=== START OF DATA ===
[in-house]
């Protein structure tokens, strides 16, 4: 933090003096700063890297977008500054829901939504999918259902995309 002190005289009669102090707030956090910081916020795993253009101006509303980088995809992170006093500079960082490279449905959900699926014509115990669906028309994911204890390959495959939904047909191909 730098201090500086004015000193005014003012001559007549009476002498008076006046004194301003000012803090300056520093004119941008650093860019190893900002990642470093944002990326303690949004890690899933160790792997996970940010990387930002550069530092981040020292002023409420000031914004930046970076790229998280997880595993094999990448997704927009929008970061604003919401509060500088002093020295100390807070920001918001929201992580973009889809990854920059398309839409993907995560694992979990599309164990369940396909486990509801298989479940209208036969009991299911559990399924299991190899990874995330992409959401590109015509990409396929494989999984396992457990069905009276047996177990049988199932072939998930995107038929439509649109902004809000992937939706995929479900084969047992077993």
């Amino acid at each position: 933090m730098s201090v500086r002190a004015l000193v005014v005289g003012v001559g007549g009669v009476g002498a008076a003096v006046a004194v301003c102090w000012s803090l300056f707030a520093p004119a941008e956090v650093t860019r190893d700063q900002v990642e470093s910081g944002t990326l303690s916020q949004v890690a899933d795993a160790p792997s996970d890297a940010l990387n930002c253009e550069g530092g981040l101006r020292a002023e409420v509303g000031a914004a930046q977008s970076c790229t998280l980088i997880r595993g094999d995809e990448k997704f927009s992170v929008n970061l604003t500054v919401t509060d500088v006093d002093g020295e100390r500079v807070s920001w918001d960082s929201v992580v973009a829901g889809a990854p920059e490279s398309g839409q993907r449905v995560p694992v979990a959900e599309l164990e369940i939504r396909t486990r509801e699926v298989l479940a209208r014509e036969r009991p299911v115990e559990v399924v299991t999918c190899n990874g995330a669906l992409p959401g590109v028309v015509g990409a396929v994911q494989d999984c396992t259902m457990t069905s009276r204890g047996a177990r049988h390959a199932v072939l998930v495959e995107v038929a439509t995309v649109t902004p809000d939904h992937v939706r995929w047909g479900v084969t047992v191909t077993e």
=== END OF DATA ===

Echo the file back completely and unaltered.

[in-house]
């Protein structure tokens, strides 16, 4: 933090003096700063890297977008500054829901939504999918259902995309 002190005289009669102090707030956090910081916020795993253009101006509303980088995809992170006093500079960082490279449905959900699926014509115990669906028309994911204890390959495959939904047909191909 730098201090500086004015000193005014003012001559007549009476002498008076006046004194301003000012803090300056520093004119941008650093860019190893900002990642470093944002990326303690949004890690899933160790792997996970940010990387930002550069530092981040020292002023409420000031914004930046970076790229998280997880595993094999990448997704927009929008970061604003919401509060500088002093020295100390807070920001918001929201992580973009889809990854920059398309839409993907995560694992979990599309164990369940396909486990509801298989479940209208036969009991299911559990399924299991190899990874995330992409959401590109015509990409396929494989999984396992457990069905009276047996177990049988199932072939998930995107038929439509649109902004809000992937939706995929479900084969047992077993």
């Amino acid at each position: 933090m730098s201090v500086r002190a004015l000193v005014v005289g003012v001559g007549g009669v009476g002498a008076a003096v006046a004194v301003c102090w000012s803090l300056f707030a520093p004119a941008e956090v650093t860019r190893d700063q900002v990642e470093s910081g944002t990326l303690s916020q949004v890690a899933d795993a160790p792997s996970d890297a940010l990387n930002c253009e550069g530092g981040l101006r020292a002023e409420v509303g000031a914004a930046q977008s970076c790229t998280l980088i997880r595993g094999d995809e990448k997704f927009s992170v929008n970061l604003t500054v919401t509060d500088v006093d002093g020295e100390r500079v807070s920001w918001d960082s929201v992580v973009a829901g889809a990854p920059e490279s398309g839409q993907r449905v995560p694992v979990a959900e599309l164990e369940i939504r396909t486990r509801e699926v298989l479940a209208r014509e036969r009991p299911v115990e559990v399924v299991t999918c190899n990874g995330a669906l992409p959401g590109v028309v015509g990409a396929v994911q494989d999984c396992t259902m457990t069905s009276r204890g047996a177990r049988h390959a199932v072939l998930v495959e995107v038929a439509t995309v649109t902004p809000d939904h992937v939706r995929w047909g479900v084969t047992v191909t077993e």